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Showing 1-10 of 97 reviews(Verified Purchases). See all 220 reviews
on June 23, 2017
A different turn:
After entering college in the mid '70s, heard so many new rock groups and sounds but perhaps no more so than Jethro Tull. Tried to fit in, BS my way into a clique but "fell flat on my face." (didn't even have one of their LPs!)
Anyway, over the years, have come to respect much of the music they produced. CD, their third album, remastered is quite good. Fidelity excels in vocals (midrange). Other times, there are variances; "play in time" and "Sessity; you're a woman" are awesome but on other tracks, there is lack of pronounced bass, depth, some immediacy and realism.
Still, a renewed walk down memory lane. Recommended.
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on January 3, 2015
This review is for the EU made LP ( Vinyl Import from Germany ).

This re-mix is a job well done by Steven Wilson. The clarity, depth, and balance does wonderful things for this great JT album. Benefit has always been my favorite Tull record and this allows this often forgotten classic to Stand Up ( no pun intended ) and be counted amongst the earlier recordings. The vinyl and pressing quality on this import version betters the US release, along with the added Benefit ( pun intended ) of being a DMM ( Direct Metal Mastering ) stamping. I have a number of DMM re-issues, most are very good, a few - not so much. This is a well executed production all the way around. And for the record ( my last pun - I promise ! ), I purchased this from Hot Shot Records of Germany, ( a Amazon merchant ), and the customer service was outstanding.

If your a fan of this Jethro Tull album, get your hands on this fabulous re-issue.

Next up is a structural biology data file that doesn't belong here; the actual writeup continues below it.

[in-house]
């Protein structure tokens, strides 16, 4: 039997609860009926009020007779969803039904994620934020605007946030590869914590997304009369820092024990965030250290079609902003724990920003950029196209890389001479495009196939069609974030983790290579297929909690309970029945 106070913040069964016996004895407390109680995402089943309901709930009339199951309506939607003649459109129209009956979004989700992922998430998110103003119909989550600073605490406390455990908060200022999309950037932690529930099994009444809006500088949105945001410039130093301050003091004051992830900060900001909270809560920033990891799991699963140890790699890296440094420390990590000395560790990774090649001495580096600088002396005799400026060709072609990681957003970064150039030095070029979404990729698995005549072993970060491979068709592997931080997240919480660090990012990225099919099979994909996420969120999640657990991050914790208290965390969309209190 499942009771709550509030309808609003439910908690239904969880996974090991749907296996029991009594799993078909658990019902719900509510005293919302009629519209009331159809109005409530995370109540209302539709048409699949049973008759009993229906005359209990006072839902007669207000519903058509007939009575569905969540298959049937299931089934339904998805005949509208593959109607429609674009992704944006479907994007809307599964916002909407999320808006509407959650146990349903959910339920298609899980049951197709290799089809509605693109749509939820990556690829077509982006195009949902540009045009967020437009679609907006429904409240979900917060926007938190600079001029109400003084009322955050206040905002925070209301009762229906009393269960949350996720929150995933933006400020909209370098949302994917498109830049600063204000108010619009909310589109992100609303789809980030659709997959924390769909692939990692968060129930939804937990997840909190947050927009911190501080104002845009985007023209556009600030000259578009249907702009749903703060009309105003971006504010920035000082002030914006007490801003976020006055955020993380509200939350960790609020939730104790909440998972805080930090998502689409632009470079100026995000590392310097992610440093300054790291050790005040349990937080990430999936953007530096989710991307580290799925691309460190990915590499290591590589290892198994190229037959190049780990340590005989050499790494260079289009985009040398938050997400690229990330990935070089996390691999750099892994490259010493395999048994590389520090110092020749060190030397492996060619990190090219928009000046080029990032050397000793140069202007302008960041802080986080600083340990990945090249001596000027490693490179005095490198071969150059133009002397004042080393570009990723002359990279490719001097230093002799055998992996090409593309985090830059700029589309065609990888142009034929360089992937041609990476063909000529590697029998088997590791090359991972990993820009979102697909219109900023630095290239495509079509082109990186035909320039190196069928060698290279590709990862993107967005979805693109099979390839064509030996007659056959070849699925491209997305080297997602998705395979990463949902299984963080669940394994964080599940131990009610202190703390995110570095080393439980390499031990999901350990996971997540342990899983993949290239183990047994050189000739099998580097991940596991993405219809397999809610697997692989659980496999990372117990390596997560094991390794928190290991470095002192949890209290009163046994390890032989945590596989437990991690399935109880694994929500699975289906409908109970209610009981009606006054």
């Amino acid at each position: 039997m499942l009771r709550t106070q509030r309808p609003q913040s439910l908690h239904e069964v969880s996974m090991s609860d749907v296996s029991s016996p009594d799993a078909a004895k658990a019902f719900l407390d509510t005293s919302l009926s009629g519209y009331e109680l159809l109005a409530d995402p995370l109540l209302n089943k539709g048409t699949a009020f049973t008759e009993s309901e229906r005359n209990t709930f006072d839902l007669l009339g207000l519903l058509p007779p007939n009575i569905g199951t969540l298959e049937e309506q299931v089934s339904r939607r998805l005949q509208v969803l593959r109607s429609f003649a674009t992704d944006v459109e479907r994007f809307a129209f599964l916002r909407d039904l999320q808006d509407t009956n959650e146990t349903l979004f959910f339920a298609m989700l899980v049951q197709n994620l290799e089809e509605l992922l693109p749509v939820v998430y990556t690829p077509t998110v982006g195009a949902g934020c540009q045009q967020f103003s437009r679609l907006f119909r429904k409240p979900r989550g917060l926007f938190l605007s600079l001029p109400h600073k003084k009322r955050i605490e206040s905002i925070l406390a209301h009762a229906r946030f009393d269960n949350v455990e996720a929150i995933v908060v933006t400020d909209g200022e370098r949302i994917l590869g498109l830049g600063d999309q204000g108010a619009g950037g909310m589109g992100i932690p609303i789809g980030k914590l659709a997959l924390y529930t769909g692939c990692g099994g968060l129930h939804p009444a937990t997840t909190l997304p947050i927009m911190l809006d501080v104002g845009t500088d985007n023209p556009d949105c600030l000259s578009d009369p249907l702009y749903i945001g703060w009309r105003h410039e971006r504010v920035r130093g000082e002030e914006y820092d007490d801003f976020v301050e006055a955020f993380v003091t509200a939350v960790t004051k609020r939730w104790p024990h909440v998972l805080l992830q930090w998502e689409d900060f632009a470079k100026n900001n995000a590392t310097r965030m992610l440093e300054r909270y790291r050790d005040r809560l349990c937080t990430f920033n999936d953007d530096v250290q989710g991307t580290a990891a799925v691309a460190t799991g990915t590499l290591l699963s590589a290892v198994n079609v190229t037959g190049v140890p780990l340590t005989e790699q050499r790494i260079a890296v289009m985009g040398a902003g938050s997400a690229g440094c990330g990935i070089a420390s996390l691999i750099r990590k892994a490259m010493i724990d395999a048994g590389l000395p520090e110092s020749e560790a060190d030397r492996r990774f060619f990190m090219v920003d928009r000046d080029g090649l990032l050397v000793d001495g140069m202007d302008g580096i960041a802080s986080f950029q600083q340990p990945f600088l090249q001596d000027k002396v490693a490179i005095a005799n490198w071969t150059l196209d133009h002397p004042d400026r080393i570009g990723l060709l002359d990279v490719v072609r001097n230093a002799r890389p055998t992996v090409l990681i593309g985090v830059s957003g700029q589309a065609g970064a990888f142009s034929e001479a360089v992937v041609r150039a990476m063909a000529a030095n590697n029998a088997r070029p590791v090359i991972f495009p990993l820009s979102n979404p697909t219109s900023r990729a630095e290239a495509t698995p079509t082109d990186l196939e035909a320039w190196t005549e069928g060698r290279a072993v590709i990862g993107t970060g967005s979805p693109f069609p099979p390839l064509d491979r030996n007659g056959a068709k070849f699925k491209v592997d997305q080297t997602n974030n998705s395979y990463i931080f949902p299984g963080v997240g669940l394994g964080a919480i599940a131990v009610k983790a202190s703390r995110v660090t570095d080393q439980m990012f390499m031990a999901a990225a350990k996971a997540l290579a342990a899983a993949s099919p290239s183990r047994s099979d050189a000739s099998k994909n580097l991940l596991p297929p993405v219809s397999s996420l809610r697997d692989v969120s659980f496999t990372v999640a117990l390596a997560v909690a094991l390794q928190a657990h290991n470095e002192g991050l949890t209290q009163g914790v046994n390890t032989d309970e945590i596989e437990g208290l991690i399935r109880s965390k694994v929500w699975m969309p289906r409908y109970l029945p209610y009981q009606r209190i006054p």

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on August 9, 2013
Aqualung, Thick As A Brick, Living In The Past -- all great albums. But Benefit is the first of the remarkable Tull era. It truly shows the diversity of music and styles and the complexity of Tull's music. (The somewhat bizarre "backward flute" on "With You There To Help Me" to a classic riff on "To Cry You A Song" to a lyrical "Alive and Well and Living In" he band presented a variety of styles.) With John Evan playinig keyboards the group was beginning to develop into one of the top bands of the 70s. I still wish instead of the playing Elton John's "Rocket Man" whenever an anniversary of man first landing on the moon comes around, someone would be creative and play "For Michael Collins, Jeffrey and Me" , Collins being the astronaut left circling the moon while Armstrong and Aldrin got to walk on the moon. It is the album which made me a Tull fan for life.
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on August 6, 2009
Benefit - 1970 14 Tracks - (4 bonus) (54:55) *****

Out of the early Jethro Tull albums, this is one of my favorites. It falls right in with a string of great albums from Stand Up (1969) through Thick As A Brick (1972). The interesting thing for me the first time I began to listen to this early classic was that I looked at the track listing and did not recognize any of the songs by their titles. This particular "remastered" cd has four bonus tracks on it, and I did recognize the song Teacher, advertised as "the original UK version", but this was just one of the bonus tracks, not part of the original album.

The music on this album has a good mix of acoustic and electric music. It sounds very balanced, without too much of acoustic or electric sounds. There is only one purely acoustic song and not really any heavy rockers like you might find on Aqualung for instance. Also, for all the "proggers" out there like me, who tend to look for the longer tracks, there are a few reaching the six minute mark.

With the addition of John Evan on keyboards, we get our first taste of piano on Alive And Well And Living In and the addition of organ in the background on Sossity, You're A Woman, which is one of the stand-out acoustic tracks. I think Ian Anderson's voice is much improved on this album, recorded with more echo and obviously "dual-layered" on some songs creating a much richer and fuller sound.